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Tesla fires dozens of workers one day after launching union campaign

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Image Credits: Tesla

Update: This article has been updated with Tesla’s response to allegations that it fired workers in retaliation for unionizing. 

Tesla fired more than 30 employees who work at its factory in Buffalo, New York, in retaliation for union organizing, according to a complaint filed with the National Labor Relations Board.

The firings and complaint were first reported by Bloomberg.

Tesla Workers United, a group of Tesla employees who work as data labelers on the Autopilot team at the company’s Buffalo plant, announced Tuesday plans to organize a union. The workers said they’re organizing for job security as well as better pay and working conditions with Workers United, the same group that helped form the country’s first unionized Starbucks.

Dozens of those employees were fired Wednesday, a day after their union efforts became public. In the complaint, the workers said they were terminated in retaliation for union activity and to discourage union activity. The union organizers are “seeking injunctive relief to prevent irreparable destruction of employee rights resulting from Tesla’s unlawful conduct,” the complaint says. 

Tesla has denied that it fired workers in retaliation for unionizing, and said its workers were let go after a routine performance review.

Tesla Workers United, in a statement emailed to TechCrunch, said it “wants to make their stance clear: These firings are unacceptable. The expectations required of us are unfair, unattainable, ambiguous and ever changing. For our CEO, Elon Musk, to fire 30 workers and announce his $2 billion charity donation on the same day is despicable. We stand as one.”

The workers said they also received an email Wednesday evening updating them on a new policy that prohibits employees from recording workplace meetings without all participants’ permission. Tesla Workers United said the policy violates federal labor law and also flouts New York’s one-party consent law to record conversations.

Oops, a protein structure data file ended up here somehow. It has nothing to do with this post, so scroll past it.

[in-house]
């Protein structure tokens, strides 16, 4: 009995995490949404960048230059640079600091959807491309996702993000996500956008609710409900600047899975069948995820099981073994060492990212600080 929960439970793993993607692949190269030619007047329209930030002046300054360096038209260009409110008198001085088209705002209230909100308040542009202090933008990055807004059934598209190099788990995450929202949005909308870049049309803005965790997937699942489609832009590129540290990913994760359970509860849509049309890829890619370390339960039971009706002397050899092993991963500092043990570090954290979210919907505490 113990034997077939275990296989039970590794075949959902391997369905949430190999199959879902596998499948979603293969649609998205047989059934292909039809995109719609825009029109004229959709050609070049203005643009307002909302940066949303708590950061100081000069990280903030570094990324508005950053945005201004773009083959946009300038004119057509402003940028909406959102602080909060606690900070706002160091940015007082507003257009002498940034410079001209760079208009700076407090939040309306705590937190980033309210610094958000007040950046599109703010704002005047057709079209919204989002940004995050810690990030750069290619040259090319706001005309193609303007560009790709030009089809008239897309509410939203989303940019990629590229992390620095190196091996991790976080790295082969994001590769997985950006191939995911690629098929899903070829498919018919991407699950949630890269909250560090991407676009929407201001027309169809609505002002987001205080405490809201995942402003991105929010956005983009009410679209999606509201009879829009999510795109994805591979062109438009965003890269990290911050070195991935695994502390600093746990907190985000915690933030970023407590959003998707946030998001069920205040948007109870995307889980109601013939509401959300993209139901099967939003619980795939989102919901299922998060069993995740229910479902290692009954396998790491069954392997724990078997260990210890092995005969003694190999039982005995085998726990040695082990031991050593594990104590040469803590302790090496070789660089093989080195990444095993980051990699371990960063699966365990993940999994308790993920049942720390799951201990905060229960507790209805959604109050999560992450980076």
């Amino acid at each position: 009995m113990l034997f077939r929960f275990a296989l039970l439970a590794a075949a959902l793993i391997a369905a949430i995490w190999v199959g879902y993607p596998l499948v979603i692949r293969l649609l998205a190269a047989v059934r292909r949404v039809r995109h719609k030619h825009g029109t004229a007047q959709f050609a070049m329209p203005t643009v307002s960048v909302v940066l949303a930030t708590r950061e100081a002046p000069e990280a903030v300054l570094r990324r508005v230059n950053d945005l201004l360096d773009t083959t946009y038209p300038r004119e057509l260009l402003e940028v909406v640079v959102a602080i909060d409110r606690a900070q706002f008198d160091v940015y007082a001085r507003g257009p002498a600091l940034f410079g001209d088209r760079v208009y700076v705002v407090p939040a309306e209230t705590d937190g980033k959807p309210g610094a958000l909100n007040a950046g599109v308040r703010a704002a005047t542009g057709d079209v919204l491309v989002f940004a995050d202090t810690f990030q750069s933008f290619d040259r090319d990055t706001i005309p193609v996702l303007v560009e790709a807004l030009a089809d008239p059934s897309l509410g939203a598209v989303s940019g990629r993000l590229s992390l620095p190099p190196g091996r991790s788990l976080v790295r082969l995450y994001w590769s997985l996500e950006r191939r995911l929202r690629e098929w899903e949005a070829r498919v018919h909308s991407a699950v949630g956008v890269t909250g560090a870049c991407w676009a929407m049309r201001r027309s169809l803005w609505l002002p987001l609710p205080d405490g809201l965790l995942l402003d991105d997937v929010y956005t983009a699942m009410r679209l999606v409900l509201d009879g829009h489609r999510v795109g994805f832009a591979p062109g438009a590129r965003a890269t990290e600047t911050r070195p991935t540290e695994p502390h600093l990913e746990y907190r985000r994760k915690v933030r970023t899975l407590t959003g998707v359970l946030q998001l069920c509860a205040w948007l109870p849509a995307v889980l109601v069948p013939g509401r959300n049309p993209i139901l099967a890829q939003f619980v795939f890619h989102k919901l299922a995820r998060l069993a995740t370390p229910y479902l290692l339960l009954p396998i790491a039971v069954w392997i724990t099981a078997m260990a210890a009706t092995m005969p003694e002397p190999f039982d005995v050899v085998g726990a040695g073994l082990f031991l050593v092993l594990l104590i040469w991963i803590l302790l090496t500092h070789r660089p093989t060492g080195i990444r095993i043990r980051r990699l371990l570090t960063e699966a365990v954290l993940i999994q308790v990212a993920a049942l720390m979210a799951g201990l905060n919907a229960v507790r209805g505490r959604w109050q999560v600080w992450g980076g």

“We’re angry. This won’t slow us down. This won’t stop us. They want us to be scared, but I think they just started a stampede. We can do this. But I believe we will do this,” Sara Costantino, current Tesla employee and organizing committee member, said in a statement.

The workers trying to organize are part of the data annotation team working on Autopilot. Until last summer, Tesla had hundreds of data annotation employees working on the Autopilot team in San Mateo, California and Buffalo, New York. The San Mateo office had a headcount of 276. In June, the company laid off 195 staffers at the San Mateo office and shut down the location. About 81 workers were supposed to be relocated to another office.

The remaining data annotation employees, who label images to support the company’s Autopilot advanced driver assistance system, work at the Buffalo, New York plant.

Tesla’s response

On Thursday evening, Tesla published a blog post responding to what the company says are “false allegations.” Tesla disbanded its communications team in 2020, so this post is the first official response from the company in relation to its Buffalo workers trying to unionize.

Tesla denied that the employees were terminated in response to a new union campaign, but rather as part of a routine performance review.

“The most recent performance review cycle was from July 2022 through December 2022. On December 13th, 2022, managers across the company received a communication regarding the review schedule. This included information noting that exits for low performers would start the week of February 12, 2023,” reads the post.

Tesla said about 4% of its 675-employee Autopilot labeling team in Buffalo were exited as a result of the performance review, and that those employees had received prior feedback on their poor performance but never stepped up their game. The company had already identified the employees it wanted to let go on February 3, which Tesla says was well before the union campaign was announced.

“We became aware of organizing activities approximately 10 days later,” said the company.

Tesla also addressed criticisms of how it monitors labelers while they work, which some employees have said led them to skip bathroom breaks. The company said it monitors key strokes in order to calculate how long it takes to label an image and “improve the ease of use of our labeling software,” and that there is therefore nothing to be gained by delaying bathroom breaks.

Tesla Workers United did not respond in time to TechCrunch to confirm or deny this timeline or the existence of performance reviews.

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